Métodos de Investigación en Ingeniería del Software y Sistemas de Información

URI permanente para esta colección:

Artículos en la categoría Métodos de Investigación en Ingeniería del Software y Sistemas de Información publicados en las Actas de las XXV Jornadas de Ingeniería del Software y Bases de Datos (JISBD 2021).
Notificar un error en esta colección

Examinar

Envíos recientes

Mostrando 1 - 7 de 7
  • Resumen
    Effects of Mindfulness on Conceptual Modeling Performance: A Series of Experiments
    Bernárdez Jiménez, Beatriz; Durán Toro, Amador; Parejo Maestre, José Antonio; Juristo Juzgado, Natalia; Ruiz Cortés, Antonio. Actas de las XXV Jornadas de Ingeniería del Software y Bases de Datos (JISBD 2021), 2021-09-22.
    Context. Mindfulness is a meditation technique whose main goal is keeping the mind calm and educating attention by focusing only on one thing at a time, usually breathing. The reported benefits of its continued practice can be of interest for Software Engineering students and practitioners, especially in tasks like conceptual modeling, in which concentration and clearness of mind are crucial. Goal. In order to evaluate whether Software Engineering students enhance their conceptual modeling performance after several weeks of mindfulness practice, a series of three controlled experiments were carried out at the University of Seville during three consecutive academic years (2013+IBM-2016) involving 130 students. Method. In all the experiments, the subjects were divided into two groups. While the experimental group practiced mindfulness, the control group was trained in public speaking as a placebo treatment. All the subjects developed two conceptual models based on a transcript of an interview, one before and another one after the treatment. The results were compared in terms of conceptual modeling quality (measured as effectiveness, i.e., the percentage of model elements correctly identified) and productivity (measured as efficiency, i.e., the number of model elements correctly identified per unit of time). Results. The statistically significant results of the series of experiments revealed that the subjects who practiced mindfulness developed slightly better conceptual models (their quality was 8.16 percent higher) and they did it faster (they were 46.67 percent more productive) than the control group, even if they did not have a previous interest in meditation. Conclusions. The practice of mindfulness improves the performance of Software Engineering students in conceptual modeling, especially their productivity. Nevertheless, more experimentation is needed in order to confirm the outcomes in other Software Engineering tasks and populations.
  • Resumen
    An SLR-Tool: Search Process in Practice : A tool to conduct and manage Systematic Literature Review (SLR)
    Hinderks, Andreas; Domínguez Mayo, Francisco José; Thomaschewski, Jörg; Escalona Cuaresma, María José. Actas de las XXV Jornadas de Ingeniería del Software y Bases de Datos (JISBD 2021), 2021-09-22.
    Systematic Literature Reviews (SLRs) have established themselves as a method in the field of software engineering. The aim of an SLR is to systematically analyze existing literature in order to answer a research question. In this paper, we present a tool to support an SLR process. The main focus of the SLR tool (https://www.slr-tool.com/) is to create and manage an SLR project, to import search results from search engines, and to manage search results by including or excluding each paper. A demo video of our SLR tool is available at https://youtu.be/Jan8JbwiE4k.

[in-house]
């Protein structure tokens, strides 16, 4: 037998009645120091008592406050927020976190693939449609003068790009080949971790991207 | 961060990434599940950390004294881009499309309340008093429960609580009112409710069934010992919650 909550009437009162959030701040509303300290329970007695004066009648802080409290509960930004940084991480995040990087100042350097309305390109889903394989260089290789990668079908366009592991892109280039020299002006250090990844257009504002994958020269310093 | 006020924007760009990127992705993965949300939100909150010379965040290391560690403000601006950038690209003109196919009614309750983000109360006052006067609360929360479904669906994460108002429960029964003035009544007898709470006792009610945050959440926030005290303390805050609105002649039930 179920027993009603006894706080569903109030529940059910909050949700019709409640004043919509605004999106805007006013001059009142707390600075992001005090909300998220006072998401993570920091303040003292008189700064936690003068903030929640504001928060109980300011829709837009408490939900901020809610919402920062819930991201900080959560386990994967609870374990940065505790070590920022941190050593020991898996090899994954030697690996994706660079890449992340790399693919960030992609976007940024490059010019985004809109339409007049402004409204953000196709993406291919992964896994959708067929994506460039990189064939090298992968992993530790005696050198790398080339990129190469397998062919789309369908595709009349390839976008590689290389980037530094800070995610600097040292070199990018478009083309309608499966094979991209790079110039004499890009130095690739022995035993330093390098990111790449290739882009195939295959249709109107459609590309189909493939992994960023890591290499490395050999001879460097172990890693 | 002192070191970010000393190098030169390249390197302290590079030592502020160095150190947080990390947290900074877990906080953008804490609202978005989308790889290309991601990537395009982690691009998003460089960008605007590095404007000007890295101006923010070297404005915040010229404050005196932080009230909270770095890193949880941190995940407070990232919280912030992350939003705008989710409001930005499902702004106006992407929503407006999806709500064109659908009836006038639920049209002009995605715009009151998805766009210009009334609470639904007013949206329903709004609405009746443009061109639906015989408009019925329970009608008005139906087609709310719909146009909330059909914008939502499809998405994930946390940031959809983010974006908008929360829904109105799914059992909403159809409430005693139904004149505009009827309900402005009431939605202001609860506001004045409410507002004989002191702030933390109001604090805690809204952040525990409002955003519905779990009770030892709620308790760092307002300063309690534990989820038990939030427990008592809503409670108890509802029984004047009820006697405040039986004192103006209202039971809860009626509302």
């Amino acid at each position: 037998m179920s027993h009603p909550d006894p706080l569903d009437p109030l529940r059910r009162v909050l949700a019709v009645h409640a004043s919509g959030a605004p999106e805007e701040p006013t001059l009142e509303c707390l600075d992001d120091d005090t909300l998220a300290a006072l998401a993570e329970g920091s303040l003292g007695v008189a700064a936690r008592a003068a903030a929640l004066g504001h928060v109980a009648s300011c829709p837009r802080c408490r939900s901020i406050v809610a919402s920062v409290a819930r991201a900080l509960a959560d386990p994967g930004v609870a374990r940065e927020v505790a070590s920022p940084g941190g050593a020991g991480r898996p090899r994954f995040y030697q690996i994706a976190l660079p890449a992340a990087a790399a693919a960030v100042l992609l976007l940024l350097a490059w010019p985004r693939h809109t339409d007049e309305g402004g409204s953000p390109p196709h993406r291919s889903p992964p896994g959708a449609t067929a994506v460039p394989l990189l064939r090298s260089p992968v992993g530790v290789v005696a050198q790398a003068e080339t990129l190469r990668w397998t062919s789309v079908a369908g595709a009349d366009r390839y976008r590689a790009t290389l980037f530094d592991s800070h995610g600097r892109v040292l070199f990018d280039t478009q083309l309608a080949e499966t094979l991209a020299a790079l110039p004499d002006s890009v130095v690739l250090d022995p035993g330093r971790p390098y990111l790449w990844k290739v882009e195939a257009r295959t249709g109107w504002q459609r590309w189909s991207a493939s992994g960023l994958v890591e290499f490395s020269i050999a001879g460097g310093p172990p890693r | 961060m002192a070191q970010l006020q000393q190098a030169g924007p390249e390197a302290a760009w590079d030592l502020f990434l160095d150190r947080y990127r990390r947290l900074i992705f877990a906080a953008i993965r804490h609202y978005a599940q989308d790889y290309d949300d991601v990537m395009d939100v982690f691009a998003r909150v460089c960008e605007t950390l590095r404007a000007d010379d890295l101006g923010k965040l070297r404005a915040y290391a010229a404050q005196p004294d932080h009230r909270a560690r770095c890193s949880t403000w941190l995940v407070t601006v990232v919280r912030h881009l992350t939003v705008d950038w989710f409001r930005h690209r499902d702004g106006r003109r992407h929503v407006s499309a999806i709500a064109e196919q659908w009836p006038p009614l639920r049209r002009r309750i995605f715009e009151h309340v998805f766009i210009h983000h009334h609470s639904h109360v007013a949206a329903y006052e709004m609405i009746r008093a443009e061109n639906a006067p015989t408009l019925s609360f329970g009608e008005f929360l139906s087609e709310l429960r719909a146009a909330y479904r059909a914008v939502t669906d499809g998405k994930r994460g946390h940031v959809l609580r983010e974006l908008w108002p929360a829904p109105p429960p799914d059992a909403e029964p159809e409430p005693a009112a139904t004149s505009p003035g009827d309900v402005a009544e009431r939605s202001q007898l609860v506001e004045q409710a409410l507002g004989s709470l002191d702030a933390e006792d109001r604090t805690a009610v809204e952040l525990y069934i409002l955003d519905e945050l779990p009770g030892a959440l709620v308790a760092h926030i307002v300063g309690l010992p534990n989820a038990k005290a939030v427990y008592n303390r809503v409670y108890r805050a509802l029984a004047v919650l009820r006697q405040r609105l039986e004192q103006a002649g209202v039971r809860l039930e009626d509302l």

• Resumen
    Impact of usability mechanisms: An experiment on efficiency, effectiveness and user satisfaction
    Ferreira, Juan M.; Acuña, Silvia T.; Dieste, Oscar; Vegas, Sira; Santos, Adrián; Rodríguez, Francy; Juristo Juzgado, Natalia. Actas de las XXV Jornadas de Ingeniería del Software y Bases de Datos (JISBD 2021), 2021-09-22.
    Context: As a software quality characteristic, usability includes the attributes of efficiency, effectiveness and user satisfaction. There are several recommendations in the literature on how to build usable software systems, but there are not very many empirical studies that provide evidence about their impact. Objective: We report an experiment carried out with users to understand the effect of three usability mechanisms +IBQ-Abort Operation, Progress Feedback and Preferences+IBQ on efficiency, effectiveness and user satisfaction. Usability mechanisms are functionalities that should, according to the HCI community, be implemented within a software system to increase its usability. Method: The experiment was conducted with 168 users divided into 24 experimental groups. Each group performs three online shopping tasks. We measure efficiency variables (number of clicks and time taken), effectiveness (percentage of task completion) and user satisfaction gathered from a questionnaire. Results: The adoption of Abort Operation has a signi++wE-cantly positive effect on efficiency (time taken), effectiveness and user satisfaction. The adoption of Progress Feedback does not appear to have any impact on any of the variables. The adoption of Preferences has a signi++wE-cantly positive effect on effectiveness and user satisfaction but no in++wI-uence on efficiency. Conclusions: We provide relevant evidence of the impact of the three usability mechanisms on efficiency, effectiveness and user satisfaction. In no case do the usability mechanisms degrade user performance. The effort to adopt Abort Operation and Preferences appears to be justi++wE-ed by the bene++wE-ts in terms of effectiveness and user satisfaction. Also Abort Operation enables the user to be more productive. We believe that the effects on efficiency, effectiveness and satisfaction depend not only on mechanism functionality but also on the problem domain. The impact of a mechanism in other contexts could differ. Therefore, we need to conduct further experiments to gather more evidence and con++wE-rm these results.